CHICAGO – The Country Music industry has become as huge as any category of music entertainment. So Mark Roberts, the creator of the TV sitcom “Mike & Molly,” has fashioned a boisterous new play about the machinations of that genre of music industry, and gave it the plaintive title of “New Country.”
Blu-ray Review: Deadly Dull ‘Darling Companion’ Wastes Incredible Ensemble
CHICAGO – “Darling Companion” may be the first film consisting entirely of footage resembling the background action in an erectile dysfunction commercial. It has the score of a Campbell’s ad, the premise of a Hallmark card and the script of a self-parodying Lifetime dud. Side effects may include headaches, irritability and a guaranteed loss of interest.
What possessed Diane Keaton, Kevin Kline, Richard Jenkins, Dianne Wiest and Sam Shepard to sign on to this dreck? Perhaps it was the once illustrious reputation of writer/director Lawrence Kasdan, who was last seated behind the camera for 2003’s unfortunate “Dreamcatcher,” and perhaps never should have returned. Like “Larry Crowne,” Kasdan’s patronizing would-be crowd-pleaser is populated by people who are far more intelligent than the script that has entrapped them. The very notion that they assumed anyone would’ve been entertained by this simple-minded drivel is insulting.
Blu-ray Rating: 1.0/5.0
To be fair, none of these overqualified actors are delivering bad work—they’re just playing a losing game—with the major exception of Keaton, whose endearing neurotic persona has devolved into a shrill harpy. Beth in “Darling Companion” is her most insufferable role to date. With her children all grown up and her husband, Joseph (Kevin Kline), performing surgery at work, she’s so emotionally needy that she clings to an abandoned mutt as if it was her last salvation. She first sees the grungy, potentially rabid dog on the side of the road and desperately orders her daughter, Grace (Elisabeth Moss), to turn around. Grace protests, “No, we’re on the freeway!” And that, dear reader, is the first of several hundred times you will be forced to hear the word, “Freeway,” hollered, since that is what Beth ends up naming the wretched pooch. Once Grace locks eyes with a hunky veterinarian, they’re married within minutes, as the film gracelessly jumps one year ahead to the wedding at Beth and Joseph’s vacation home in Colorado. Soon after the festivities, the aloof Joseph loses the dog. Thus, for the rest of the picture, these Oscar nominees must stumble through the woods while shouting, “Freeway! Freeway! Freeeewaaaay!” If this weren’t torturous enough, a gypsy psychic (Ayelet Zurer) guides them on their search and offers bits of fortune-cookie wisdom. As Beth and Joseph continue their endless stream of bickering, the psychic thoughtfully observes, “They’re out of alinement.”
Darling Companion was released on Blu-ray and DVD on August 28, 2012.
Photo credit: Sony Pictures Home Entertainment
All that bickering, and yet so little insight. In fact, the conflict between them is articulated in dialogue scraped directly from the bottom of the cliché barrel. “You Care More About The Dog Than Me!” Joseph exclaims, to which Beth retorts, “You Care More About Your Patients Than Your Family!” Finally, Wiest voices the audience’s mounting frustration with her belated line, “Do you have to be so one-dimensional?” Every single time a scene threatens to develop into something interesting, the script cuts to the next scene in a seemingly perverse effort to drain the material of any possible entertainment value. Even the hilariously inexplicable animated nightmare sequence is lazily executed, as if the filmmakers didn’t bother to animate the storyboards. In the midst of this senior matinée snoozer is Mark Duplass, who has proven to be one of the most reliably engaging and prolific actor/directors of his generation. Imagine if Duplass and his brother Jay had rented the Colorado cabin and had this cast at their disposal for a weekend. Oh, what could’ve been achieved.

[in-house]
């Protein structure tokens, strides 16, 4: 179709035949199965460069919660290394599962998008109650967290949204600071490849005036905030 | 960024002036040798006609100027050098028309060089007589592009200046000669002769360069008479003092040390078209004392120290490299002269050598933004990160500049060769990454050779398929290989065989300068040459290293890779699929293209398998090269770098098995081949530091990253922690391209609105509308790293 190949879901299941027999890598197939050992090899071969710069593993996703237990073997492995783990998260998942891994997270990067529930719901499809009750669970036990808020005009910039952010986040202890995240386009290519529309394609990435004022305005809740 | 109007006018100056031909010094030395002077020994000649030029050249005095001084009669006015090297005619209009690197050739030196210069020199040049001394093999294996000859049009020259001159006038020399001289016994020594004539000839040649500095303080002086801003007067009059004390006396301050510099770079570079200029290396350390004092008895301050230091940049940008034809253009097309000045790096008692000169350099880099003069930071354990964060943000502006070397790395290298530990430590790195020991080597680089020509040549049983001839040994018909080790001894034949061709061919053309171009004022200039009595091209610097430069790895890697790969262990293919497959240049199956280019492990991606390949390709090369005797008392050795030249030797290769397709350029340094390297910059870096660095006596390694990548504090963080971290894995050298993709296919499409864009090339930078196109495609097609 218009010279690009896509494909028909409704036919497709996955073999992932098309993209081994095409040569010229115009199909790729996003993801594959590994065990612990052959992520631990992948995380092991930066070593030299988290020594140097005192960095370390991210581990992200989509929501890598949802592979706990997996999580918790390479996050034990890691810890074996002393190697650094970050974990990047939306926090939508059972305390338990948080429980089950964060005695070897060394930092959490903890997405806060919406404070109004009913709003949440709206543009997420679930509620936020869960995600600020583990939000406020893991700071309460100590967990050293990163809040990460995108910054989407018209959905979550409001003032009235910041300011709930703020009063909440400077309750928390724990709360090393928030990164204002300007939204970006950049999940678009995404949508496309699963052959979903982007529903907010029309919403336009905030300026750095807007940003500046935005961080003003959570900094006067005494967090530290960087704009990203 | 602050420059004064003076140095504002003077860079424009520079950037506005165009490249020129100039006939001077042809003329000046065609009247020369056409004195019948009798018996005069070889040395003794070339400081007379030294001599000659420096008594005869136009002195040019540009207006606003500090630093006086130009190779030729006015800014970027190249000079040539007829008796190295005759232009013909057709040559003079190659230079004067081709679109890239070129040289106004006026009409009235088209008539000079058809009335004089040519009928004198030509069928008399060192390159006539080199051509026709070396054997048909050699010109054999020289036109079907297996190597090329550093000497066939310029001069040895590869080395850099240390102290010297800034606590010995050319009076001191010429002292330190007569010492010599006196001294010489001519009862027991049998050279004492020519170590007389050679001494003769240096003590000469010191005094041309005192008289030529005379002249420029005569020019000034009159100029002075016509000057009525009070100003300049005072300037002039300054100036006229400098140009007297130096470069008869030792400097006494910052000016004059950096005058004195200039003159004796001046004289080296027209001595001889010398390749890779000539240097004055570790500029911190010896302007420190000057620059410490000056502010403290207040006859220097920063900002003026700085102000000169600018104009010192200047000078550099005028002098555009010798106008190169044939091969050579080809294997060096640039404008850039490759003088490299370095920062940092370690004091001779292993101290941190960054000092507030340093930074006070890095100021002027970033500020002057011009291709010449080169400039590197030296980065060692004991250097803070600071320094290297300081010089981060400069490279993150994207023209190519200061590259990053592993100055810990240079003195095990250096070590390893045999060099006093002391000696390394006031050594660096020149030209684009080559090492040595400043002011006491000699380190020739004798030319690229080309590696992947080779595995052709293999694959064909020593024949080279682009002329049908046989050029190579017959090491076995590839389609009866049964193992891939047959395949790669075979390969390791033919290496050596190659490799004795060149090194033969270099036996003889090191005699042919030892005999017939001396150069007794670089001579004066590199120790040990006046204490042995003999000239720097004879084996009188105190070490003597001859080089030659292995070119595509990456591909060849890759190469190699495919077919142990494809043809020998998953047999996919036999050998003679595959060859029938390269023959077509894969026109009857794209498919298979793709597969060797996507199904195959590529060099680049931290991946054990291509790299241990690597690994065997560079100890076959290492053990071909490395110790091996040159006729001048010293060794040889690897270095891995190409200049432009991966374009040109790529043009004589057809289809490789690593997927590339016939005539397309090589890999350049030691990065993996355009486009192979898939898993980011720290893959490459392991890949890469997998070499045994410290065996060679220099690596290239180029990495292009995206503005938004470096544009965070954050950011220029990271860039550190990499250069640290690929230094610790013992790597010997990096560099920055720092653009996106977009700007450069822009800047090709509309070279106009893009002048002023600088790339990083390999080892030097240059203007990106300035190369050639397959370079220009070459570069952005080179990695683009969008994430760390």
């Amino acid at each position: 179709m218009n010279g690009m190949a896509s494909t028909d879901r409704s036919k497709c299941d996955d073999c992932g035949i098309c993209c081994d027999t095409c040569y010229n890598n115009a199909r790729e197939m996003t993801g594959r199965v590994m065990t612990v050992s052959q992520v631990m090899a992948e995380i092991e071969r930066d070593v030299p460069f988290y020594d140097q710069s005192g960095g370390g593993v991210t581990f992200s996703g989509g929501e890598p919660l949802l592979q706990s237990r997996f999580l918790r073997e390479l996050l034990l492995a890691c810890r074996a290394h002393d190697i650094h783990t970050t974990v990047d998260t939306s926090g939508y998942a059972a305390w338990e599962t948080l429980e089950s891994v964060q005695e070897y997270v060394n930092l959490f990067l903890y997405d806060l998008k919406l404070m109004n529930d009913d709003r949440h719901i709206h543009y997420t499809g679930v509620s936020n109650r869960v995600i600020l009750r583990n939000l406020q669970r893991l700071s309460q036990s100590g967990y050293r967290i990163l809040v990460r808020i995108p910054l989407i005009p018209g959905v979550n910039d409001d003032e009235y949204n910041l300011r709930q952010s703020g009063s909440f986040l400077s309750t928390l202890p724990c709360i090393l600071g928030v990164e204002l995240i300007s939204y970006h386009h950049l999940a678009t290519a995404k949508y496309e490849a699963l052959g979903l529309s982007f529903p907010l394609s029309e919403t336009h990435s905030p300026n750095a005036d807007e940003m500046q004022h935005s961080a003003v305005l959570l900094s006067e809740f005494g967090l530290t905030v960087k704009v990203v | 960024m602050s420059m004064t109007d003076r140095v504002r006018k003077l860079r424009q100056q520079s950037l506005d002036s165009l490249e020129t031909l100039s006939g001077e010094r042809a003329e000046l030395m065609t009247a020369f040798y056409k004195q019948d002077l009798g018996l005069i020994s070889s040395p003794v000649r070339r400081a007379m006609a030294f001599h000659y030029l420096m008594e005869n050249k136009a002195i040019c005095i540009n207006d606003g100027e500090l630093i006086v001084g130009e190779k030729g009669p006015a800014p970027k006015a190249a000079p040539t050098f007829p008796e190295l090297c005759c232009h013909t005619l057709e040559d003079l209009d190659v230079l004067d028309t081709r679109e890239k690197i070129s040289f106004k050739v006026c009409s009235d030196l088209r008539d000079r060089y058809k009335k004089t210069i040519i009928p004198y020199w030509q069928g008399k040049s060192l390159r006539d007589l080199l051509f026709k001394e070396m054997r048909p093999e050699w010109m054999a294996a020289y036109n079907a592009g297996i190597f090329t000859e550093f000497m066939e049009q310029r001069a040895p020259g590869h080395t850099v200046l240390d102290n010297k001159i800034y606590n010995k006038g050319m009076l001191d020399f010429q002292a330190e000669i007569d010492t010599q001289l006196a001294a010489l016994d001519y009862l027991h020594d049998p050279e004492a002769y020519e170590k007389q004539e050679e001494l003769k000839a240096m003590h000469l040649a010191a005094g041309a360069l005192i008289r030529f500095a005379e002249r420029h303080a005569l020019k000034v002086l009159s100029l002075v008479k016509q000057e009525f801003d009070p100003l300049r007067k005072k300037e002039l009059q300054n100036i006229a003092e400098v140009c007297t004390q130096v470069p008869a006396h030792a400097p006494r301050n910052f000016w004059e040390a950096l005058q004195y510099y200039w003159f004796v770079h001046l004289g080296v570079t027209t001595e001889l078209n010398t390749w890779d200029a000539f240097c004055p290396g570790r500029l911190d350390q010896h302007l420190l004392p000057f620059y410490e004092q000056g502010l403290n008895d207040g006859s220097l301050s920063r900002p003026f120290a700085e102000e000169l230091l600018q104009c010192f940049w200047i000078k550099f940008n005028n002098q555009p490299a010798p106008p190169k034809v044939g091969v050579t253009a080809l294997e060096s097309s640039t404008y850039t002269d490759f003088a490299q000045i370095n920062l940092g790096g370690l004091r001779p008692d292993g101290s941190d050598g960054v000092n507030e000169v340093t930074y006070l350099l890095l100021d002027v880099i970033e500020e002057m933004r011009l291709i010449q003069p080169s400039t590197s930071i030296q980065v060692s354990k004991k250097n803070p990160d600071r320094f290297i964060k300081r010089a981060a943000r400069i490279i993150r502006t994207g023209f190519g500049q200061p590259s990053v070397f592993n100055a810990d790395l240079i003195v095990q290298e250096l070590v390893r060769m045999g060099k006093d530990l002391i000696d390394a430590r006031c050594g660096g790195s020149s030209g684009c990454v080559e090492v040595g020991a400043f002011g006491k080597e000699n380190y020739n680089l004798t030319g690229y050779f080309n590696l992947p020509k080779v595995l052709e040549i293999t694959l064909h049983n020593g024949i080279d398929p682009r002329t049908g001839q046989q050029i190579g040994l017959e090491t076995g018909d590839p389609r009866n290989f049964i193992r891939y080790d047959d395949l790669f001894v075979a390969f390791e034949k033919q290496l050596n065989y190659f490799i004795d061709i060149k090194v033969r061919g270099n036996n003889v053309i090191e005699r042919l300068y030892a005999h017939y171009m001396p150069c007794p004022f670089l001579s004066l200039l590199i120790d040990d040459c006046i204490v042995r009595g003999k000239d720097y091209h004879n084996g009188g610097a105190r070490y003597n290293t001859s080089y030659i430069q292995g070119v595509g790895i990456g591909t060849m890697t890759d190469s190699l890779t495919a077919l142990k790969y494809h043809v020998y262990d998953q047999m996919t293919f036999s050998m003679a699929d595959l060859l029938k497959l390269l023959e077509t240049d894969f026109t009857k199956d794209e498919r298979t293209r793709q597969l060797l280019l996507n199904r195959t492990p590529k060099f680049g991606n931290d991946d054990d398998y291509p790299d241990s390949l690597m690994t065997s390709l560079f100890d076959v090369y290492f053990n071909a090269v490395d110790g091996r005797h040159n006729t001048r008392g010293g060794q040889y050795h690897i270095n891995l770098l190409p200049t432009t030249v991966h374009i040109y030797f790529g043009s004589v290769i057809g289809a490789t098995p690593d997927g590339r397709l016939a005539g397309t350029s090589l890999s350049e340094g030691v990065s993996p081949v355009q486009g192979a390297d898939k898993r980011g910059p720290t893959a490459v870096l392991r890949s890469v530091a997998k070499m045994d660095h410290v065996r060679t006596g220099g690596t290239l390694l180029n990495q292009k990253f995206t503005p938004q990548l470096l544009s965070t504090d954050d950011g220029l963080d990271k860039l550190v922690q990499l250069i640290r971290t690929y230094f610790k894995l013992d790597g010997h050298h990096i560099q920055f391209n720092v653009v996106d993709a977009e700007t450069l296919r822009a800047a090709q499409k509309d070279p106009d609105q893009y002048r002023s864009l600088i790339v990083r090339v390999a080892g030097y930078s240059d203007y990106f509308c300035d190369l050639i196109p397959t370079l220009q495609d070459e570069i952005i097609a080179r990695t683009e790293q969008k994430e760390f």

“Darling Companion” is presented in 1080p High Definition (with a 2.35:1 aspect ratio), accompanied by English, Spanish and Portuguese audio tracks, and includes an assortment of brief featurettes. Duplass provides a succinct analysis of how the film forms a trilogy with Kasdan and Kline’s previous two collaborations, “The Big Chill” and “Grand Canyon.” Kasdan admits that his latest effort “might not be of interest to a lot of people,” and in his audio commentary, he highlights the numerous moments that were taken from his own life. Since Kasdan officiated a friend’s wedding after being ordained online, he decided to have Grace’s wedding officiated by a friend who was ordained online. The friend mentions the details of his ordainment, and then the scene promptly ends, rendering these details entirely pointless to everyone except the Kasdans. The only nuggets of pleasure to be savored on this disc is the dry wit of Kline, who thankfully accompanies Kasdan and his wife (and co-writer) Meg on the commentary track. Anyone who has heard Kline on past tracks (such as “A Prairie Home Companion,” in which he accompanied the ailing yet tirelessly feisty Robert Altman) knows just how delightful of a presence he can be, even as he experiences his own share of senior moments. Immediately after Kasdan mentions that Zurer was featured in “Angels & Demons,” Kline asks, “Wasn’t she in that ‘Da Vinci Code’ thing?”